Was Shorty simply another example of the kind of “unbelievable” things
they had seen all along on this second EVA?
frame color composite of “Data’s head”
enhancements showed that the “head” had a distinctive red stripe around
the area where the upper lip should be, a feature that clearly appeared
to be painted or anodized on the object. Composites of other frames
showed that the head had two eye-sockets, a forehead, brow ridges, a nose
with nostrils, twin cheek bones and the upper half of the jaw. The “lower
jaw” seemed to be missing. Still, it was an astonishing photographic find.
And the resemblance to another, even more familiar figure did not escape
was most striking about the C3-PO comparison – and most telling – was
the eyes. Like C3-PO, our robots' head had indented, stereoscopic,
lenses. Just like C3-PO.
looking at the context panoramas from which it was taken, Hoagland was
able to confirm that the head was approximately the same size as human
head, Which meant, among other things, that they could have brought it
transcripts for the Shorty EVA show that the astronauts were certainly
rushed at this station because of the time they had lost at Ballet crater.
It is possible that Schmitt and Cernan never saw the object in question,
or that they decided it would be too risky to try and retrieve. However,
they certainly had enough off-camera time to descend the crater and retrieve
it if they wanted to.
looking at these images, the authors are reminded of a Star Trek, the
Next Generation episode called “Time’s Arrow.” In it, the Enterprise is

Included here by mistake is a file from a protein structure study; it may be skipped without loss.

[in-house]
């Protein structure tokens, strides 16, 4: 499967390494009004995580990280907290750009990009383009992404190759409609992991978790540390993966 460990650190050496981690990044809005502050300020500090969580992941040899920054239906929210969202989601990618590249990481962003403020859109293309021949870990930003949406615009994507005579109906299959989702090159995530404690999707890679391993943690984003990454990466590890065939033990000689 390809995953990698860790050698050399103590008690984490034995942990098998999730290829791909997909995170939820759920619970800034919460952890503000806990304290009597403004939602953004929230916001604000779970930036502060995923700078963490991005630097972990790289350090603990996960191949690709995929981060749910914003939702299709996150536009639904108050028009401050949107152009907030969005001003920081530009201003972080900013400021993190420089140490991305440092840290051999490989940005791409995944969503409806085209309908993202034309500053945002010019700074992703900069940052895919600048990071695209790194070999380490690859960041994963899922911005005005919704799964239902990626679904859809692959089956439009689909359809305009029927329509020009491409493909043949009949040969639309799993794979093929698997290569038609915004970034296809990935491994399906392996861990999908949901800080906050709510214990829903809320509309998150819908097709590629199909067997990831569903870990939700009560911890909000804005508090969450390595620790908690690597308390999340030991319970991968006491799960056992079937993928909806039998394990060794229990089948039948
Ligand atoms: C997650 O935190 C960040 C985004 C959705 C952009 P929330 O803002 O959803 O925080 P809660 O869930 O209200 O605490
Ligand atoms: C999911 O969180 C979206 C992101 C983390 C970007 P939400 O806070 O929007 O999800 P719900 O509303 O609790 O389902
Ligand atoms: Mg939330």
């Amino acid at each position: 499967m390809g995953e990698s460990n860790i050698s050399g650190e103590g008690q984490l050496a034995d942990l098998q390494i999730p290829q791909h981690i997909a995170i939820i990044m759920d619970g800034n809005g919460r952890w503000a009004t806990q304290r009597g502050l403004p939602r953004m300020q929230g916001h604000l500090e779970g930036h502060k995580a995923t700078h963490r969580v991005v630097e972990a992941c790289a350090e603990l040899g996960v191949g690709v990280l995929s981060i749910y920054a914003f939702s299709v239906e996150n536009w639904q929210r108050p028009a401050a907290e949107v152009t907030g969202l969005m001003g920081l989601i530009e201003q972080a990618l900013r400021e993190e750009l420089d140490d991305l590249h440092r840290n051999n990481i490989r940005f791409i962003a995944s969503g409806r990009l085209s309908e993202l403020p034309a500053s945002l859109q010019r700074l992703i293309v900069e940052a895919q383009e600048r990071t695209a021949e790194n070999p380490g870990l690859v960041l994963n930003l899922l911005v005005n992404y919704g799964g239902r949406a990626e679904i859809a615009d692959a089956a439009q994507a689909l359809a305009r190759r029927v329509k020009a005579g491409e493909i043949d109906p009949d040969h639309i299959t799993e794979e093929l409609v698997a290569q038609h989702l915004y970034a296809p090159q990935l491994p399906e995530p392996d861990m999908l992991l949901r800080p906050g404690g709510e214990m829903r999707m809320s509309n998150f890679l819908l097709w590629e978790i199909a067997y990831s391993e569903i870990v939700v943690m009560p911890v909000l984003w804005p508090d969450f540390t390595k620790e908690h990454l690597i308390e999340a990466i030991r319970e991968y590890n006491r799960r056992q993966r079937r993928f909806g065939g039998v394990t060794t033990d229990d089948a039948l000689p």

summoned to 24th century Earth to an archeological dig below
San Francisco. In this dig, Captain Picard and Commander Data – an android
-- are shown a puzzling artifact. Mr. Data’s disassembled robotic head.
the course of the story, Data’s head, and the information contained in
his “positronic brain,” are crucial to unlocking the mystery of Earth’s
past. By tapping into the memory of this ancient and damaged artifact,
the crew of the Enterprise is able to stop human history from unraveling
and their very existence from being threatened.
this perhaps the great secret of Apollo 17? Was this the reason for Cernan’s
odd behavior at the NASA ceremony? Had he waited in vain for decades for
NASA to reveal the contents of “Data’s head?” Was he angry that he was
being asked to participate in another ruse on the American public, after
having already participated once, on Apollo 17, only to wait 31 years
for a chance to go back, and perhaps set the record straight?
it doesn’t matter if it was truly “Data’s head,” or some other mechanical
artifact that Cernan and Schmitt brought back from the Taurus-Littrow
valley. As we have seen over the preceding pages, there was plenty of
evidence that substantial areas in the vicinity of the lander were artificial,
but in ruins. Even ruins are going to leave some indications behind of
the majesty with which they once stood. Nothing stays buried forever.
even, perhaps, the knowledge that those who would serve us were once our